Brighton is the UK city most at risk from increased premiums due to climate change, scoring 6.2 on Emoov’s rating system.
This was followed by Belfast and Cardiff, both scoring 5.1.
Over 4 in 5 (85)% Brits say they are concerned about climate change, with more than half (52%) admitting to being ‘very concerned’.
Overheating and humidity, storm damage and an expected temperature rise were noted as the top negative impacts on properties.
Looking to the Energy Performance Certificates (EPC’s) of homes, Bungalows prove to be the most efficient type of housing.
Just under two-thirds (59.8%) of bungalows in the UK have an EPC rating between A-C. That’s the highest of any type of housing.
Houses come in second, with two fifths (41.3%) of structures having a good or very good EPC rating (EPC A-C) followed by just over a third (31.42%) of flats.
Maisonettes are the least energy-efficient, with just a fifth (21.68%) having a combined A-C rating.
However, Maisonettes also have the highest proportion of middle ratings, EPC D, with 49.34%, followed by flats at 42.77%.
Looking at the lower end of the energy-efficient scale, just 2% of homes score the lowest rating on the EPC chart.
London is the most energy-efficient region in England and Wales, with two-fifths (41.8%) of residents scoring A-C on the EPC scale.
The South East came in a close second, with 41% of homes scoring a rating of A-C.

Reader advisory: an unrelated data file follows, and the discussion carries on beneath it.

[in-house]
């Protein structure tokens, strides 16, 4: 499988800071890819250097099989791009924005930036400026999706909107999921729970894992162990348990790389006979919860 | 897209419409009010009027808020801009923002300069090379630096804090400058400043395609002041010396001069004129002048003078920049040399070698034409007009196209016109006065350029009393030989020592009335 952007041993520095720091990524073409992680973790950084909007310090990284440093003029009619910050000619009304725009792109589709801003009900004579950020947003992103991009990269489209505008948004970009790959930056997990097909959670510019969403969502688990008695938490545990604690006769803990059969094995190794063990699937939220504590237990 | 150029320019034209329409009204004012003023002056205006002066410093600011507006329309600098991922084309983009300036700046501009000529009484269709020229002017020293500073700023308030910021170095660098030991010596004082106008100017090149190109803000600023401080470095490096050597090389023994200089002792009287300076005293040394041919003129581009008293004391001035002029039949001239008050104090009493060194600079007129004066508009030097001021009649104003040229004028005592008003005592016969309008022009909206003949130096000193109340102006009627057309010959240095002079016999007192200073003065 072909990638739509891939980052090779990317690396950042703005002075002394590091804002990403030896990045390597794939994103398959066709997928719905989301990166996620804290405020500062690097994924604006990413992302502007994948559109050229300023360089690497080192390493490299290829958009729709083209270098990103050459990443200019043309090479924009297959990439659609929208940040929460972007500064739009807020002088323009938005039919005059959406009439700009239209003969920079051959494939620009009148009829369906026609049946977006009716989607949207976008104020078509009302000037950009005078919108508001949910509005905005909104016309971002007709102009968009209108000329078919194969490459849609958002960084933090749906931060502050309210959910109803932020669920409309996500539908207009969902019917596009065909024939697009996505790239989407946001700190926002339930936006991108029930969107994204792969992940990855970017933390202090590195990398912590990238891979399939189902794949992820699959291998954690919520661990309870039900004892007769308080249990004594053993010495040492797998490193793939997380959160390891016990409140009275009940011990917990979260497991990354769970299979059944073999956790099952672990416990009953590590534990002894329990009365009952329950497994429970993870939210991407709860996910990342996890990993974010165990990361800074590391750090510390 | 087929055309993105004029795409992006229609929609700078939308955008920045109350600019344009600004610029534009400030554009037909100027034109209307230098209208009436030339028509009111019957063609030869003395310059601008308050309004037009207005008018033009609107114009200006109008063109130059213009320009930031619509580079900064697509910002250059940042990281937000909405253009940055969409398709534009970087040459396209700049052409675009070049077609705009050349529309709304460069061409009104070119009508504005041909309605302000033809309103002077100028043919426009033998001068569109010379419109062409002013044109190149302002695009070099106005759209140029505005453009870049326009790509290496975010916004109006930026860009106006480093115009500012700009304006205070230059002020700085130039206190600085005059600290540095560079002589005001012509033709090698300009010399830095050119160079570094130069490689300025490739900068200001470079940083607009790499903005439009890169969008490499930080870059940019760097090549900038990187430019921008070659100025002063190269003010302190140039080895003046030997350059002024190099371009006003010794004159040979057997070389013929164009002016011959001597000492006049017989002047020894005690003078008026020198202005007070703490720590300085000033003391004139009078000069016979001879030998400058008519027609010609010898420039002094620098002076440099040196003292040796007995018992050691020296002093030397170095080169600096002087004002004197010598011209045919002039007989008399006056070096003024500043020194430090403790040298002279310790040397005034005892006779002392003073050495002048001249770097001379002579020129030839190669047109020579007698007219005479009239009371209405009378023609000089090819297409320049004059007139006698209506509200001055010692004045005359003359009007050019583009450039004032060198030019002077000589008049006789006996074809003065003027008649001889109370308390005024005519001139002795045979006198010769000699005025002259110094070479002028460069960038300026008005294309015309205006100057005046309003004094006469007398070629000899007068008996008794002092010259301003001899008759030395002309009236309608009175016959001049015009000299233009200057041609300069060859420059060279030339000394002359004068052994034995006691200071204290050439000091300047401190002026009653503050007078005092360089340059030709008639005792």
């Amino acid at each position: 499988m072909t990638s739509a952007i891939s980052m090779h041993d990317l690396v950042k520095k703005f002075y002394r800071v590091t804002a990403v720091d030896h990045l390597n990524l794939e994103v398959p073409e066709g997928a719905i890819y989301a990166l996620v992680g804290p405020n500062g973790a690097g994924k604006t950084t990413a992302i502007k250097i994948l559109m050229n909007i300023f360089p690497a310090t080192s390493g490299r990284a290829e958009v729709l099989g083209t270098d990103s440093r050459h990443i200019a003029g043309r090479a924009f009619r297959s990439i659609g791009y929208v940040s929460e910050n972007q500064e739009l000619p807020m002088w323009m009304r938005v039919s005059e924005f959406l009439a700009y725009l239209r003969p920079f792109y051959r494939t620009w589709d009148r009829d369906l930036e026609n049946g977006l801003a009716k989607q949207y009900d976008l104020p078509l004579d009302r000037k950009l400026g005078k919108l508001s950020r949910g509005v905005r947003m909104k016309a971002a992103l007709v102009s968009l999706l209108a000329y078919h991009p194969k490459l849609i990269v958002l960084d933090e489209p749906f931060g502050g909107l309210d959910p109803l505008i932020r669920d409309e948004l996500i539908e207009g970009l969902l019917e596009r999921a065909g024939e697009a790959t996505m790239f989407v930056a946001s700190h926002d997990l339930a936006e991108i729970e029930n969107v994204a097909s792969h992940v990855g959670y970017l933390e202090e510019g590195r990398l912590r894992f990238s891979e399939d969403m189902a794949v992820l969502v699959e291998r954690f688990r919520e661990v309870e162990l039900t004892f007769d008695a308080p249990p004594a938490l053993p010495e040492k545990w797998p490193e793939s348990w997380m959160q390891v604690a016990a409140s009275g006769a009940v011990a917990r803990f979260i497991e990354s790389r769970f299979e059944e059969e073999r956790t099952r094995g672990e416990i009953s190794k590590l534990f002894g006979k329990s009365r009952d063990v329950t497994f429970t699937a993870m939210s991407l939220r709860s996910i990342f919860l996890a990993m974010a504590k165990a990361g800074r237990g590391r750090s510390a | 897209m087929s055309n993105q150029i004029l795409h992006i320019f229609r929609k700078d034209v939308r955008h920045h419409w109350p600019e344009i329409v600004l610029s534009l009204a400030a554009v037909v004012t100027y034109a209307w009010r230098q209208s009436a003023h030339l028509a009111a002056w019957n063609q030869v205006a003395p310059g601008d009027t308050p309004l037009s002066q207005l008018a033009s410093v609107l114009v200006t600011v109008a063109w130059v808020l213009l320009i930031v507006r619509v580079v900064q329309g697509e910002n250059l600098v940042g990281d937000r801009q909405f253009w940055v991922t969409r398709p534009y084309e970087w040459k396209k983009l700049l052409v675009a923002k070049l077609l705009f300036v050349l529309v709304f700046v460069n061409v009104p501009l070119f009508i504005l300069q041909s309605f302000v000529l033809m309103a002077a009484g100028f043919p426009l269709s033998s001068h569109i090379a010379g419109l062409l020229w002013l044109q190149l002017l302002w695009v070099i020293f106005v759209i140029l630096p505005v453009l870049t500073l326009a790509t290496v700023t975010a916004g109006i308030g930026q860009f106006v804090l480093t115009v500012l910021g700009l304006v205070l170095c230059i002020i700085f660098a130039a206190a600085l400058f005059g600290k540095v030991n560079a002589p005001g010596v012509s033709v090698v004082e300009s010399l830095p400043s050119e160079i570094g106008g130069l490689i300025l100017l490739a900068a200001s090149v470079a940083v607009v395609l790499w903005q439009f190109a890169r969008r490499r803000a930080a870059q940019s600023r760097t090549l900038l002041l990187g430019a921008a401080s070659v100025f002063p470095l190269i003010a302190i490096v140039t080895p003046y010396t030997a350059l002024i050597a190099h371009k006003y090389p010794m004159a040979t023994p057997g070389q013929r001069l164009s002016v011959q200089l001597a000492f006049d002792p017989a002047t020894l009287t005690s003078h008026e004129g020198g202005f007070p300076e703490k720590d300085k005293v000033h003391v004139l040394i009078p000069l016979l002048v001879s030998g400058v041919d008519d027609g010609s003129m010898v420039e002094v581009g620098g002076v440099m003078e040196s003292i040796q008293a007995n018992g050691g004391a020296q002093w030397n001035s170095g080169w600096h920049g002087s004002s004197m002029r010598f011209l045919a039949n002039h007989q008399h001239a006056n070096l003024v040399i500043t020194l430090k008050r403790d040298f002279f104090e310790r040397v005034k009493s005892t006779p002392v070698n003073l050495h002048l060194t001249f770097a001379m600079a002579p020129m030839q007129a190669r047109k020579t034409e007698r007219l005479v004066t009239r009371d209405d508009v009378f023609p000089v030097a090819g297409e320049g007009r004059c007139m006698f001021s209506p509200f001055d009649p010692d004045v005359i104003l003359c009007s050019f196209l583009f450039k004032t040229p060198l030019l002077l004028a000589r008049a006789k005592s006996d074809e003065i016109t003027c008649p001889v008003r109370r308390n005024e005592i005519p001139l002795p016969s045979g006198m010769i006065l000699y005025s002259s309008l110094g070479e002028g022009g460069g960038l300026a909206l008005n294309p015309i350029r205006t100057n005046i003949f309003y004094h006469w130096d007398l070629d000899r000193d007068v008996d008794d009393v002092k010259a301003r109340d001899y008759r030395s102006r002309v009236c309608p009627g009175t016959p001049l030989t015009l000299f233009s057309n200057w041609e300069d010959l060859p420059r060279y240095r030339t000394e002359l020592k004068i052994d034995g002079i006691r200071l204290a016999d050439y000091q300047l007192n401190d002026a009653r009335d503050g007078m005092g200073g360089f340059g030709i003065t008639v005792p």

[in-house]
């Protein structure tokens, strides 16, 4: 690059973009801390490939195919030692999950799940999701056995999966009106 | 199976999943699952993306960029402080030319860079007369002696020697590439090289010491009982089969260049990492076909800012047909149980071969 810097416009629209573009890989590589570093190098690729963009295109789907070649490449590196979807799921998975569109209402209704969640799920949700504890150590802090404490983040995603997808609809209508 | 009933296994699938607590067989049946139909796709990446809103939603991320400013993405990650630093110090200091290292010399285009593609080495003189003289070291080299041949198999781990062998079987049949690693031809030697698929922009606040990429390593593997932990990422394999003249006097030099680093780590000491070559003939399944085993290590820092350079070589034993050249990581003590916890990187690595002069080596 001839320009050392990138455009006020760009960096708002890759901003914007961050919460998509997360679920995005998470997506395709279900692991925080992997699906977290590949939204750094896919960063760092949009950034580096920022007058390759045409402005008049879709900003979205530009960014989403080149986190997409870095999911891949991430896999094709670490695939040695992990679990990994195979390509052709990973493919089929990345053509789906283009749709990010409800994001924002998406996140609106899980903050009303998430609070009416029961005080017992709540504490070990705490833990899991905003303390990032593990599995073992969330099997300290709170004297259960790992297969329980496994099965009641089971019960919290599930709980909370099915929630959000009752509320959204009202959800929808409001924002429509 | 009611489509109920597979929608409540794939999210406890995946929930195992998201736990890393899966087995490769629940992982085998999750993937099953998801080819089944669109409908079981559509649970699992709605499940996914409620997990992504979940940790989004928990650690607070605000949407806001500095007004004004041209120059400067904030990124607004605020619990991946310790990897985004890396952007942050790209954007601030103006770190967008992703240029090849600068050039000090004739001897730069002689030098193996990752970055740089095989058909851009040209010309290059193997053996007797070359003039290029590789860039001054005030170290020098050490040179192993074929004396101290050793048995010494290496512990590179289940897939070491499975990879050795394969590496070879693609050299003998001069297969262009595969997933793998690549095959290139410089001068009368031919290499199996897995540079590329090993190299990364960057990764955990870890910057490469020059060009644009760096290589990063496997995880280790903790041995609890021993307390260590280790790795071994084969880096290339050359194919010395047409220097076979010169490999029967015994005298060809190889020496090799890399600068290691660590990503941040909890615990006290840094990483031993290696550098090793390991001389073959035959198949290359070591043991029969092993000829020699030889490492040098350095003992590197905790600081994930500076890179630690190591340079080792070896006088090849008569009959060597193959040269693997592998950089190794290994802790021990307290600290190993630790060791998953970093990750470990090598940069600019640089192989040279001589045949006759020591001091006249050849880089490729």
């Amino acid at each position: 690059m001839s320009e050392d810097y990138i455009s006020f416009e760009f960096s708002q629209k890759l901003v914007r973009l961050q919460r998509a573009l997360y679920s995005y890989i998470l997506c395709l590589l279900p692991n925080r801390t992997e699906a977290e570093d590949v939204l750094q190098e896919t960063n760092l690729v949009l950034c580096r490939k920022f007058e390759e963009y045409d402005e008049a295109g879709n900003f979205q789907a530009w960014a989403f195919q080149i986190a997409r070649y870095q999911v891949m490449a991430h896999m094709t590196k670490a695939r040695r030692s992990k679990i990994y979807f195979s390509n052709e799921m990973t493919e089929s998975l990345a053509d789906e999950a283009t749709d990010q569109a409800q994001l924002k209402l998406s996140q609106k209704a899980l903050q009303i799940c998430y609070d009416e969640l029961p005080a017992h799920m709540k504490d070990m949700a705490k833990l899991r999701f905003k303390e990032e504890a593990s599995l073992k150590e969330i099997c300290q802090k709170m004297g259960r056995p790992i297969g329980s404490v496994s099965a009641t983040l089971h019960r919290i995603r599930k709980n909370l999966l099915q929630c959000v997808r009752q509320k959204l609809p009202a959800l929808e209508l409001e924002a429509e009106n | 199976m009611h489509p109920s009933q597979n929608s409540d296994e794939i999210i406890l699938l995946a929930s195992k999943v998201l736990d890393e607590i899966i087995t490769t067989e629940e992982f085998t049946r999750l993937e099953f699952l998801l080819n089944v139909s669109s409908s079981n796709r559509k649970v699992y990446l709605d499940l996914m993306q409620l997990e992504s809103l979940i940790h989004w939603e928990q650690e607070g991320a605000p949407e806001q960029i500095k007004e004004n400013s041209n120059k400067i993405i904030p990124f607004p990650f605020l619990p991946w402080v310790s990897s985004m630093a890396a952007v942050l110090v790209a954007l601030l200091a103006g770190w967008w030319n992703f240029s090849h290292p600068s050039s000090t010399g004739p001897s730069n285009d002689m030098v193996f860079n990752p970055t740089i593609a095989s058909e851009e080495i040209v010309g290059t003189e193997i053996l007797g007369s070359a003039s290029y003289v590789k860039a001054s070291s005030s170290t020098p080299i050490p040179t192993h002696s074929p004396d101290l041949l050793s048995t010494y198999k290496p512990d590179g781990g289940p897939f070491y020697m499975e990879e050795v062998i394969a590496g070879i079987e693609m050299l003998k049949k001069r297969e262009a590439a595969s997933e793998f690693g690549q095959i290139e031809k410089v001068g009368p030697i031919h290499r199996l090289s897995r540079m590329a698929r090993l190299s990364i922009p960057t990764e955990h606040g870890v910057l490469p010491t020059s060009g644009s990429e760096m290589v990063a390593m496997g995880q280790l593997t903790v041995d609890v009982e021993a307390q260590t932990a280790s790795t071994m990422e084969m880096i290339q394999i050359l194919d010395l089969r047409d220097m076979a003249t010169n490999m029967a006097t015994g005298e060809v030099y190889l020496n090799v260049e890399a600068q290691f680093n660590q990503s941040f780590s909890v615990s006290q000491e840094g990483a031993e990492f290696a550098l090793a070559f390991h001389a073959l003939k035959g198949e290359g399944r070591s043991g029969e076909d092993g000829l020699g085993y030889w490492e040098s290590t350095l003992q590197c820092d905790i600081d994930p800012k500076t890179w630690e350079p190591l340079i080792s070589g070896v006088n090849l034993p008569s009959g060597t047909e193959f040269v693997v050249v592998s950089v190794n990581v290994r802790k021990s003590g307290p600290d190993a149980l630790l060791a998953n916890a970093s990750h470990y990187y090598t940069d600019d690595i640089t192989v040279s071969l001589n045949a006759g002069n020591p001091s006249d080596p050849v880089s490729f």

In contrast, Yorkshire proved to be one of the least energy-efficient regions, with just a third (33.67%) scoring an energy rating between A-C.
The data was collected by the National Trust, BBC and Climate Central.
Factors such as high winds and flooding are contributing to insurance companies upping their premiums.
As a result, cautious mortgage lenders are revising their loan to value amounts, with high-risk areas seeing rates climb the quickest.
Naveen Jaspal, chief operating office of Emoov said: “Climate change largely affects home insurance and mortgage lending.
“With the increased likelihood of flooding or high winds, insurance companies have to increase their premiums on properties within high risk flood areas.
“In turn, these higher premiums will decrease the likelihood of getting a mortgage on these properties.
“Properties that are likely to become damaged will cause major uncertainty for mortgage lenders.
“The knock on effect will be much higher deposits and lower loan-to-value ratios in these areas, this is a problem, as due to climate change, we are seeing these high-risk areas expanding.”